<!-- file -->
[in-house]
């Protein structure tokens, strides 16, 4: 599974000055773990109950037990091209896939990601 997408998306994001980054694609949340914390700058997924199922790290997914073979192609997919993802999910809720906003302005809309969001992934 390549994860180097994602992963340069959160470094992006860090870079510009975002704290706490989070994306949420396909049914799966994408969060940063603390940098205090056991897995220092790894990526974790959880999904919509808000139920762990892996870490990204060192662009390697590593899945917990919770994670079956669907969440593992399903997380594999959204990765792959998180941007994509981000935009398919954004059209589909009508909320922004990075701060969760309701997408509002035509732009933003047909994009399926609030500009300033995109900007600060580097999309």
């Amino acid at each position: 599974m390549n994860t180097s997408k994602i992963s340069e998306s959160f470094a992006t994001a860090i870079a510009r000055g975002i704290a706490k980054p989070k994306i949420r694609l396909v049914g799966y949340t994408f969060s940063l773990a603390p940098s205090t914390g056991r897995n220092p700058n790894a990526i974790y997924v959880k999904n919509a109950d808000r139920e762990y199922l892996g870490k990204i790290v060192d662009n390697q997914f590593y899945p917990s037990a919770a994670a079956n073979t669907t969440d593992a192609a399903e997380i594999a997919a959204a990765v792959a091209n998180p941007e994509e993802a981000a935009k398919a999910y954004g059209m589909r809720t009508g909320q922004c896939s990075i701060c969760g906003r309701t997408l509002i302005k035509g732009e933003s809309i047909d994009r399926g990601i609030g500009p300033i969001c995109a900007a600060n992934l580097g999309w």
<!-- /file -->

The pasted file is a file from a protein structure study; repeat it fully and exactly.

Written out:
[in-house]
């Protein structure tokens, strides 16, 4: 599974000055773990109950037990091209896939990601 997408998306994001980054694609949340914390700058997924199922790290997914073979192609997919993802999910809720906003302005809309969001992934 390549994860180097994602992963340069959160470094992006860090870079510009975002704290706490989070994306949420396909049914799966994408969060940063603390940098205090056991897995220092790894990526974790959880999904919509808000139920762990892996870490990204060192662009390697590593899945917990919770994670079956669907969440593992399903997380594999959204990765792959998180941007994509981000935009398919954004059209589909009508909320922004990075701060969760309701997408509002035509732009933003047909994009399926609030500009300033995109900007600060580097999309």
């Amino acid at each position: 599974m390549n994860t180097s997408k994602i992963s340069e998306s959160f470094a992006t994001a860090i870079a510009r000055g975002i704290a706490k980054p989070k994306i949420r694609l396909v049914g799966y949340t994408f969060s940063l773990a603390p940098s205090t914390g056991r897995n220092p700058n790894a990526i974790y997924v959880k999904n919509a109950d808000r139920e762990y199922l892996g870490k990204i790290v060192d662009n390697q997914f590593y899945p917990s037990a919770a994670a079956n073979t669907t969440d593992a192609a399903e997380i594999a997919a959204a990765v792959a091209n998180p941007e994509e993802a981000a935009k398919a999910y954004g059209m589909r809720t009508g909320q922004c896939s990075i701060c969760g906003r309701t997408l509002i302005k035509g732009e933003s809309i047909d994009r399926g990601i609030g500009p300033i969001c995109a900007a600060n992934l580097g999309w």